Recently I’ve been studying a bit about primitive art such as the paleolithic cave art of Spain and France, dating back 15,000 to 40,000 years ago. Most of these cave drawings were made using red pigment from hematite or black pigment from charcoal.
My interest began after listening to an art lecture on the need to connect with the past, to recognize the ever-present urge for creative self-expression that has long been part of mankind.
I spent an afternoon copying several images from cave painting sites and found it to be a very inspiring act. It was one of those moments. Oh, how I love those moments when art becomes zen-like, those beautiful times when I’m able to lose myself in the rhythm of mark-making with pencil or brush, those transcendent experiences when making art becomes a spiritual experience.
In learning more about cave art, I considered that perhaps my feelings of awe and wonder were very fitting, profound even.
Cave art is generally considered to have a symbolic or religious function, sometimes both. The exact meanings of the images remain unknown, but some experts think they may have been created within the framework of shamanic beliefs and practices. One such practice involved going into a deep cave for a ceremony during which a shaman would enter a trance state and send his or her soul into the otherworld to make contact with the spirits and try to obtain their benevolence. – Encyclopedia Britannica Online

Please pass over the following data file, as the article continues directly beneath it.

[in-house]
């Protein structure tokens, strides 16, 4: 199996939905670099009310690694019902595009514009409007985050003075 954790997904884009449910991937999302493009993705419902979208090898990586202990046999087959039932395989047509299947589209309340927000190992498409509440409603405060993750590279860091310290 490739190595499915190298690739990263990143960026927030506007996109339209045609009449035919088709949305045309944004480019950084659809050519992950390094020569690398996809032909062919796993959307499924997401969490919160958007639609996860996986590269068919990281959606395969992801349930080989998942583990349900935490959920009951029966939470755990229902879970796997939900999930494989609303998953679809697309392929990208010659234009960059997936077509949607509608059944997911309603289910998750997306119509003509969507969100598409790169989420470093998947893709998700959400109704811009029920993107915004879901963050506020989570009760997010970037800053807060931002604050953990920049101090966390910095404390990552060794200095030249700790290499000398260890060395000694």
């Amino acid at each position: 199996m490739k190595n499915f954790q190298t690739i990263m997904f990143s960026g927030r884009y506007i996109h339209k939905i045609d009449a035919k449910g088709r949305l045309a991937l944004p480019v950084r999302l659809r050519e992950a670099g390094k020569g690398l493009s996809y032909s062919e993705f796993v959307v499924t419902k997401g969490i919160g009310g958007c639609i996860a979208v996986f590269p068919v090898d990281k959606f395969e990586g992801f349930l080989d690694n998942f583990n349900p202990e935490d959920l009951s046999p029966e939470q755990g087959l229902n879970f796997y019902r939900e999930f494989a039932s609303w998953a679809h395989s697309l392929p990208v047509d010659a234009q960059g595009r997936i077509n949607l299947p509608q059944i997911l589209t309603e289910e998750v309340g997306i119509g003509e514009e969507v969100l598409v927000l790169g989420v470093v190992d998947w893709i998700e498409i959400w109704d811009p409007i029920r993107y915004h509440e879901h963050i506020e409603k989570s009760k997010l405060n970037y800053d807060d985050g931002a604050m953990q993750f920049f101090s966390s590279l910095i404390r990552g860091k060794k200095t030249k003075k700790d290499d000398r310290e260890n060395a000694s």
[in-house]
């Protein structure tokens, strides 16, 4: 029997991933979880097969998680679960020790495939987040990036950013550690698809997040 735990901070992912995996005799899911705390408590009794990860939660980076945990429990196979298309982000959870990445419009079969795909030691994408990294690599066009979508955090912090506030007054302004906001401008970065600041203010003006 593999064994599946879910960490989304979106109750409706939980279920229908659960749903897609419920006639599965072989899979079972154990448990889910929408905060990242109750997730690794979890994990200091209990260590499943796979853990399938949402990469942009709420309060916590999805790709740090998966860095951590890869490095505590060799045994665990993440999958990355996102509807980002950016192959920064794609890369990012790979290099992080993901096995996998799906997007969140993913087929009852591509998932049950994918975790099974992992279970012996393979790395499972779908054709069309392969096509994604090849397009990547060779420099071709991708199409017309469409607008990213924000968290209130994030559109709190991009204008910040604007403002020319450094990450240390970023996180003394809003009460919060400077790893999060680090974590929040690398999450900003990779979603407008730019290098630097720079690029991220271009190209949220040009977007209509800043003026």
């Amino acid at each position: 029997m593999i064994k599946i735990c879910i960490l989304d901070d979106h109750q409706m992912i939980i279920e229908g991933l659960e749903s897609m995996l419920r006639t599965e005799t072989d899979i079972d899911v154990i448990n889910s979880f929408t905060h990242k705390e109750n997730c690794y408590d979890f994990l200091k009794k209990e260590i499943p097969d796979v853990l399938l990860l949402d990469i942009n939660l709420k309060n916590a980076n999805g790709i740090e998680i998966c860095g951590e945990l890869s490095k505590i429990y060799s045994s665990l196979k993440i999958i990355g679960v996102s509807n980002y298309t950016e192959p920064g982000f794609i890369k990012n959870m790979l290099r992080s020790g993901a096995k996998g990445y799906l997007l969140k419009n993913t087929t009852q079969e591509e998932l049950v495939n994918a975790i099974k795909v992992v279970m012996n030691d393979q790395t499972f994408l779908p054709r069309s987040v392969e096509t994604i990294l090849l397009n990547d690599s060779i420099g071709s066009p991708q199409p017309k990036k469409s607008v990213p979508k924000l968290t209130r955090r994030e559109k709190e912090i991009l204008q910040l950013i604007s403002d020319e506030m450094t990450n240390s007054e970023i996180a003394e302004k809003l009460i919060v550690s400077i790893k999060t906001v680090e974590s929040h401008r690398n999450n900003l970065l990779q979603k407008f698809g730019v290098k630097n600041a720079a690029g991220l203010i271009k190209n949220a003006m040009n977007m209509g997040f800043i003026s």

Although I wasn’t performing any shamanic ritual, and I wasn’t going deep into any caverns, it was almost as if I did enter into a trance-like state as I moved my brush over the page.
Wanting to go further with my learning, I researched paint-making and found a few simple methods. It doesn’t take much to make paint, really, at least not the sort of primitive paints our Stone Age relatives used all those many, many thousands of years ago.
Our grandson Madox was here on Saturday, so together he and I had a lesson on primitive art. We talked about early cave art and looked at images, and we wondered at how our ancestors figured out a way to make paint.
Then, we gathered up our paint-making supplies and headed outside to dig up a bit of dirt. Yep. Dirt. That’s what we made our paint from — although there are other, slightly more sophisticated ways.
We sifted our dirt as best we could, trying to remove any large pieces of debris. We then added a bit of grapeseed oil. We learned in our reading lesson that cave-dwelling artists used animal fats, but that vegetable oils were a reasonably good substitute. Our paint was quite thick, so I also added a bit of water. We came up with a goopy — for lack of a better word – grayish-brown mixture, and we grabbed a couple of sticks to see what we could paint.
The sticks didn’t work too well, so we opted for modern-day watercolor brushes.
We both loved our finished paintings, although Madox thought the paint might have worked better had we been painting on the walls of a cave — or, at least, on a rock.
Definitely not the highest-quality paint, but quite an interesting and enjoyable painting experience.
Other methods for paint-making (which we’ll try in the future) include using charred wood or charcoal, or adding minerals such as manganese oxide, gypsum, or iron oxide. These minerals can be purchased from science or hobby shops. A good ratio is one cup of minerals (well-ground) with a teaspoon of vegetable shortening. Egg yolk can also be added as a binding agent.
This was definitely a fun project, and I think Madox and I have both built important connections to the art of the past and to those cave-dwellers who lived so long ago, yet who remain alive to us today through the simple beauty and wonder of their art.